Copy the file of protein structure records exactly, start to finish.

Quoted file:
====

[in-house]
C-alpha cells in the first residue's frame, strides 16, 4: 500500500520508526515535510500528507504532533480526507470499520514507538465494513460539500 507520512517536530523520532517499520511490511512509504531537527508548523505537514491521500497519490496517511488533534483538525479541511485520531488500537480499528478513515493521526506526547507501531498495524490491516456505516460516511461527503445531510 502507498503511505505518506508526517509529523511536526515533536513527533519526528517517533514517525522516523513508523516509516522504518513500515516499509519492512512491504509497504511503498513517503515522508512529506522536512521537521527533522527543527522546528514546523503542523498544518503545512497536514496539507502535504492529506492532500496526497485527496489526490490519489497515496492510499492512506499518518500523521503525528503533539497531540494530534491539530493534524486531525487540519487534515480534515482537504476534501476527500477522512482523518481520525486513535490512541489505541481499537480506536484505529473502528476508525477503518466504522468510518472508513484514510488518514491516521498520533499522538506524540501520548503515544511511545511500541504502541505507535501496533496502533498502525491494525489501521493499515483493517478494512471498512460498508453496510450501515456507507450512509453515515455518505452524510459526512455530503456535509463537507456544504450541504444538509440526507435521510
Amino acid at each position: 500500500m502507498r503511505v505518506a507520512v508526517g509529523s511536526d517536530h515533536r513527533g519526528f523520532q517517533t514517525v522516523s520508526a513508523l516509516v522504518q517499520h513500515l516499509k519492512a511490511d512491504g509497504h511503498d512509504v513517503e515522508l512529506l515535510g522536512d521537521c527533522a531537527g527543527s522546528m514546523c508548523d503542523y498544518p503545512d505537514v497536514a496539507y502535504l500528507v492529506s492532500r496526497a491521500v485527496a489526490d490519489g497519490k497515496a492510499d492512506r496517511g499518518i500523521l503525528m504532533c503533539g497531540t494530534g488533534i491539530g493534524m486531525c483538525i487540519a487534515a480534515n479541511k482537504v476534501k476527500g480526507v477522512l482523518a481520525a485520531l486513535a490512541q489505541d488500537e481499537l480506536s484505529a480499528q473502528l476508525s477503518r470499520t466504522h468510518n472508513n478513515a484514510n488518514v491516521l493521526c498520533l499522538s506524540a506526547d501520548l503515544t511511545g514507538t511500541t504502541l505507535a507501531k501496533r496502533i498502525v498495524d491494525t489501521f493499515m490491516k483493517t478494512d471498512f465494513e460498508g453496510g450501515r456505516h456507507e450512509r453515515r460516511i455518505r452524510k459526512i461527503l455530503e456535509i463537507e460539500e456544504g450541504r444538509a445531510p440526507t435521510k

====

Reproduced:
[in-house]
C-alpha cells in the first residue's frame, strides 16, 4: 500500500520508526515535510500528507504532533480526507470499520514507538465494513460539500 507520512517536530523520532517499520511490511512509504531537527508548523505537514491521500497519490496517511488533534483538525479541511485520531488500537480499528478513515493521526506526547507501531498495524490491516456505516460516511461527503445531510 502507498503511505505518506508526517509529523511536526515533536513527533519526528517517533514517525522516523513508523516509516522504518513500515516499509519492512512491504509497504511503498513517503515522508512529506522536512521537521527533522527543527522546528514546523503542523498544518503545512497536514496539507502535504492529506492532500496526497485527496489526490490519489497515496492510499492512506499518518500523521503525528503533539497531540494530534491539530493534524486531525487540519487534515480534515482537504476534501476527500477522512482523518481520525486513535490512541489505541481499537480506536484505529473502528476508525477503518466504522468510518472508513484514510488518514491516521498520533499522538506524540501520548503515544511511545511500541504502541505507535501496533496502533498502525491494525489501521493499515483493517478494512471498512460498508453496510450501515456507507450512509453515515455518505452524510459526512455530503456535509463537507456544504450541504444538509440526507435521510
Amino acid at each position: 500500500m502507498r503511505v505518506a507520512v508526517g509529523s511536526d517536530h515533536r513527533g519526528f523520532q517517533t514517525v522516523s520508526a513508523l516509516v522504518q517499520h513500515l516499509k519492512a511490511d512491504g509497504h511503498d512509504v513517503e515522508l512529506l515535510g522536512d521537521c527533522a531537527g527543527s522546528m514546523c508548523d503542523y498544518p503545512d505537514v497536514a496539507y502535504l500528507v492529506s492532500r496526497a491521500v485527496a489526490d490519489g497519490k497515496a492510499d492512506r496517511g499518518i500523521l503525528m504532533c503533539g497531540t494530534g488533534i491539530g493534524m486531525c483538525i487540519a487534515a480534515n479541511k482537504v476534501k476527500g480526507v477522512l482523518a481520525a485520531l486513535a490512541q489505541d488500537e481499537l480506536s484505529a480499528q473502528l476508525s477503518r470499520t466504522h468510518n472508513n478513515a484514510n488518514v491516521l493521526c498520533l499522538s506524540a506526547d501520548l503515544t511511545g514507538t511500541t504502541l505507535a507501531k501496533r496502533i498502525v498495524d491494525t489501521f493499515m490491516k483493517t478494512d471498512f465494513e460498508g453496510g450501515r456505516h456507507e450512509r453515515r460516511i455518505r452524510k459526512i461527503l455530503e456535509i463537507e460539500e456544504g450541504r444538509a445531510p440526507t435521510k